By Heidi Farr
Art has always seemed unattainable to me; my drawing ability stalled out at the stick figure and the square house with the triangle roof, my painting ability went no further than eight little puddles of Crayola watercolors, and my high school pottery class (grade: B-) was highlighted by a lopsided pentagonal slab pot that I still use to hold mail. Art was, I decided, for people who were good at it, whose idea of time well-spent included things like sketch-books, gesso and decoupage. These artists could look at a pile of craft supplies and pull out of their brain an amazing and creative use for all of them at once. They could, when asked by their five-year-old, draw a dog that actually looked like a dog. In short, they could interpret the world around them in a creative, non-verbal manner that so far surpassed my stick figures. I figured art (and the ability to communicate without the medium of words) was a lost cause for me. I know I’m not the only non-artist to feel this way. I’ve heard countless people express this same thing: “I don’t have an artistic bone in my body.” “I haven’t picked up a paintbrush since second grade.” “I’m terrible at art.”
To these people, I say: I have found the answer! It’s not that we’re bad at art, it’s just that those artists have practiced more! While we were playing video games and reading novels, they were practicing drawing dogs: sketch one, assess what isn’t quite right, and try again. Do it again. And again. And again. So when their kid asks for a dog drawing, they can just do it. For myself, I’ve discovered that the key to getting more comfortable with expressing myself through art is practice and to not view failure as an invitation to quit. I typically get frustrated when my effort doesn’t yield the expected results on the first attempt, but painting has taught me that by broadening my expectations and seeing my initial effort as groundwork instead of masterpiece, even a “non-artist” can have a satisfying and meaningful creative experience.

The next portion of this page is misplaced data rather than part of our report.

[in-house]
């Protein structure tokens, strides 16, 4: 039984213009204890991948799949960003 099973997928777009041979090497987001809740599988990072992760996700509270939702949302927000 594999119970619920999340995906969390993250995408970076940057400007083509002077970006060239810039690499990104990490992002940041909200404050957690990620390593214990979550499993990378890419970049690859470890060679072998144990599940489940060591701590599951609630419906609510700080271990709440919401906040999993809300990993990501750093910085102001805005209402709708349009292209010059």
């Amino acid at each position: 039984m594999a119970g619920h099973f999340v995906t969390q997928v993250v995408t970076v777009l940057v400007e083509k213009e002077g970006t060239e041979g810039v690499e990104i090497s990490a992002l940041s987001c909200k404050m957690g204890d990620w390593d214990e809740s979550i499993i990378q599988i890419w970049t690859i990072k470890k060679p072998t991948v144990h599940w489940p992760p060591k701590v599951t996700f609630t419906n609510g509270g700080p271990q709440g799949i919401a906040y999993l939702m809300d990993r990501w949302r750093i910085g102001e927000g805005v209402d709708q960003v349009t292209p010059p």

I have connected with people with more art background than myself and watching their processes of creating has confirmed a key point: artists rarely create anything purely from their own imagination; virtually all art is produced by copying, sometimes over and over again, an image or technique or texture. Obviously this is something of a blanket statement that doesn’t always apply, but generally I think this is the case. When I initially had this revelation and shared it with my artist friends, they mostly rolled their eyes and said, “Of course that’s how it is.” Even the great artists – Da Vinci, Monet, Picasso, to name a few – trained under other artists, and the influences show through in their work.
My experience has been that somewhere along the way this idea of art as a process of repetition and copying – which goes a long way toward demystifying art – got lost in the shuffle of art education. Instead of encouraging failure and experimentation, the art classes I took in school emphasized getting techniques “right” and held up the work of the masters (many of whom had to their advantage patrons, lots of time to practice, and a lifetime of anonymity) as examples of “true art”. Thankfully, organizations like Think 360 Arts are involved in changing this approach to art, especially for children. Sure, technical skill is a necessary part of artistic training, but art teaches much more foundational lessons: it’s okay to try something and fail, to copy something you like, to allow your heart to be in charge, and to take the long view when it comes to process and success. When art education engages with these concepts, it teaches more than how to get beyond stick figures – it teaches us how to live inspired lives.
Heidi Farr is a wife, mother, runner, knitter, homeschooler, and reader. She taught for two and a half years at Sipping and Painting Hampden, but has recently relocated temporarily for her husband’s job to Mumbai, India, where she enjoys monsoon season and the hunt for the perfect samosa. She blogs at Uninventing the Wheel.